Childbed fever: the facts

Childbed fever (also called puerperal fever or puerperal sepsis) is a treatable illness that kills mothers. It is defined as infection of the uterus following the birth of a child. This infection, if unchecked, may spread into the bloodstream to cause septicaemia (blood poisoning) - a life-threatening illness that progresses in hours, not days, and may kill swiftly.

  • Childbed fever is rare, but is still a threat to mothers
  • Childbed fever is feared by every GP and midwife who has ever seen it
  • Septicaemia accounts for 14% of direct causes of maternal death1
  • Up to 30% of us may carry a bacterium that can cause it
  • Septicaemia can develop very rapidly
  • Septicaemia can usually be treated quickly and effectively if detected early enough
  • Most cases occur after delivery but septicaemia can also occur after a miscarriage, or during pregnancy or labour
  • Being aware of the symptoms could save your life
  • It is not a disease of the past
  • It is not a hospital acquired infection (HAI) or a 'superbug'
  • It is not caused by poor hygiene
  • Even a healthy immune system will not beat it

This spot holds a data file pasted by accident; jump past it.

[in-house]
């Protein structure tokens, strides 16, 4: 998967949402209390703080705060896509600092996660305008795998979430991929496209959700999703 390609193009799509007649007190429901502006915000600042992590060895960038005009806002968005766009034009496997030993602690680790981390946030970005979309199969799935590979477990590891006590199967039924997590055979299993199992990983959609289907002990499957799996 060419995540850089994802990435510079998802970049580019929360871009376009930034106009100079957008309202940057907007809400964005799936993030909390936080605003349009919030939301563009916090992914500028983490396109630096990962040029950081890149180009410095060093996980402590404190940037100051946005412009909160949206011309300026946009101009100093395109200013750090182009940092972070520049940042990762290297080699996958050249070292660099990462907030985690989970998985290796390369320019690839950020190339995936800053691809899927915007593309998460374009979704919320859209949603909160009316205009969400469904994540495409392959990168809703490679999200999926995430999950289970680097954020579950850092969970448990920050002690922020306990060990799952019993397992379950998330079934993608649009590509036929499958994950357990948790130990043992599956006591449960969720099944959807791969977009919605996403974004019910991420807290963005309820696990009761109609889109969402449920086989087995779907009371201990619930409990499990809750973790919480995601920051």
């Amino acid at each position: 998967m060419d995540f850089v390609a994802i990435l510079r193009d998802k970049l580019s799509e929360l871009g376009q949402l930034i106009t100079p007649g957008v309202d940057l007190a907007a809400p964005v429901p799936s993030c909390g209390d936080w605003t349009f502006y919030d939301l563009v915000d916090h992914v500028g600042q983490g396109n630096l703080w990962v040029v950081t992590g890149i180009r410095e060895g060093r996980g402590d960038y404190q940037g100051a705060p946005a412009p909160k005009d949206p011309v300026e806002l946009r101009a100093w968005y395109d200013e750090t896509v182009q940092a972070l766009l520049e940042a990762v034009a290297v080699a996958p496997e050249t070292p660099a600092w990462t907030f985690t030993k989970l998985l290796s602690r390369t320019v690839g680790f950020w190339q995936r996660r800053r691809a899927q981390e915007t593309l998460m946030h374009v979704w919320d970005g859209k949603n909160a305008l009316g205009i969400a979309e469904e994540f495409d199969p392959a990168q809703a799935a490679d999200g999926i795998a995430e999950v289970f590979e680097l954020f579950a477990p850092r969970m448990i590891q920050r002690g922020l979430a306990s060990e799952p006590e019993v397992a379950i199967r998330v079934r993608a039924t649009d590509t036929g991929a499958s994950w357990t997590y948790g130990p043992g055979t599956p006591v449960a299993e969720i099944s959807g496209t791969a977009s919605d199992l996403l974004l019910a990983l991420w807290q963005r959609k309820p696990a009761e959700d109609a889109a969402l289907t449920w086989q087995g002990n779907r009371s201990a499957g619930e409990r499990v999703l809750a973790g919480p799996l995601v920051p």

• Delivering naturally and easily, without any complications does not eliminate the risk
  • Being young and healthy doesn't make you 'safe'
  • If you have a home birth, it doesn’t make you 'safe'
  1. Lewis, G (ed) 2007. The Confidential Enquiry into Maternal and Child Health (CEMACH). Saving Mothers' Lives: reviewing maternal deaths to make motherhood safer - 2003-2005. The Seventh Report on Confidential Enquiries into Maternal Deaths in the United Kingdom. London: CEMACH.

What is childbed fever?

Childbed fever is an infection of the womb in new mothers which can lead to septicaemia. If left untreated infection will cause organ failure and death - even in young, fit mothers.
What are the symptoms? »
Childbed fever: the facts »

What's the aim?

We would like every parent and every midwife and doctor to know that childbed fever is still a very real threat to a mother's life.
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Can I help? »

Who is Jessica?

Jessica Palmer was a Mum. She died in June 2004, at 34 years old, of childbed fever caused by Group A streptococcus.
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This website contains general information about childbed fever. The information is not complete or comprehensive. You should not rely on the information on this website as an alternative to medical advice from your doctor or healthcare provider. If you have any specific questions about childbed fever (or any other medical condition) you should consult your doctor or other healthcare provider; and if you think you may be suffering from childbed fever (or any other medical condition) you should seek immediately medical attention. You should never delay seeking medical advice, disregard medical advice, or discontinue medical treatment because of information on this website.